Asbestos - a naturally occurring soft fibrous mineral commonly used in fireproofing materials and considered to be highly carcinogenic in particulate form.
    Biodiversity - also biological diversity; the relative number of species, diverse in form and function, at the genetic, organism, community, and ecosystem level; loss of biodiversity reduces an ecosystem's ability to recover from natural or man-induced disruption.
    Bio-indicators - a plant or animal species whose presence, abundance, and health reveal the general condition of its habitat.
    Biomass - the total weight or volume of living matter in a given area or volume.
    Carbon cycle - the term used to describe the exchange of carbon (in various forms, e.g., as carbon dioxide) between the atmosphere, ocean, terrestrial biosphere, and geological deposits.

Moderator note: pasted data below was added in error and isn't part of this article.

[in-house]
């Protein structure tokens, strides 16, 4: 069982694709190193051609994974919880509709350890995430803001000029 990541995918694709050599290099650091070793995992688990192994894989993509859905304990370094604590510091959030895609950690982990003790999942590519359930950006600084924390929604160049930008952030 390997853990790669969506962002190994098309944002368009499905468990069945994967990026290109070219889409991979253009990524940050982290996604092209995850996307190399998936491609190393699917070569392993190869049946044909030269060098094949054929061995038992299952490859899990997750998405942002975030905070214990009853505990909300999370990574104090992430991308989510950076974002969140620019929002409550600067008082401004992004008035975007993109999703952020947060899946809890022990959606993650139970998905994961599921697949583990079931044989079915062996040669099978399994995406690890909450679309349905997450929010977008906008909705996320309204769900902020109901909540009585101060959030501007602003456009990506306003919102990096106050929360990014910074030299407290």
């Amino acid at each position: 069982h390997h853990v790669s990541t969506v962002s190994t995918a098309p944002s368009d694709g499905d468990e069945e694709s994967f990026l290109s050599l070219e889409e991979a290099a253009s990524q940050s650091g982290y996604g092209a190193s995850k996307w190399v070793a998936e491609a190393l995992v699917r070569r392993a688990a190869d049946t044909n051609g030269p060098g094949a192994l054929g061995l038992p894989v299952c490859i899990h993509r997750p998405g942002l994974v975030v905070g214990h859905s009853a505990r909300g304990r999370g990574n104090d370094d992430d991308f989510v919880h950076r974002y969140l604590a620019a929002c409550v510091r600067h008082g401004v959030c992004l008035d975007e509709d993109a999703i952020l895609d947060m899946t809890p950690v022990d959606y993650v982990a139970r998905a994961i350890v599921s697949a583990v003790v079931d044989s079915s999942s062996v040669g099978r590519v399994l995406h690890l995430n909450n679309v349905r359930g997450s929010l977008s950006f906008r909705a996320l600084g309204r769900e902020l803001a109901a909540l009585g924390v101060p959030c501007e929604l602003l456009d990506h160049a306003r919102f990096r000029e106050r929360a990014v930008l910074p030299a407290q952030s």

Catchments - assemblages used to capture and retain rainwater and runoff; an important water management technique in areas with limited freshwater resources, such as Gibraltar.
    DDT (dichloro-diphenyl-trichloro-ethane) - a colorless, odorless insecticide that has toxic effects on most animals; the use of DDT was banned in the US in 1972.
    Defoliants - chemicals which cause plants to lose their leaves artificially; often used in agricultural practices for weed control, and may have detrimental impacts on human and ecosystem health.
    Deforestation - ...
    Full definition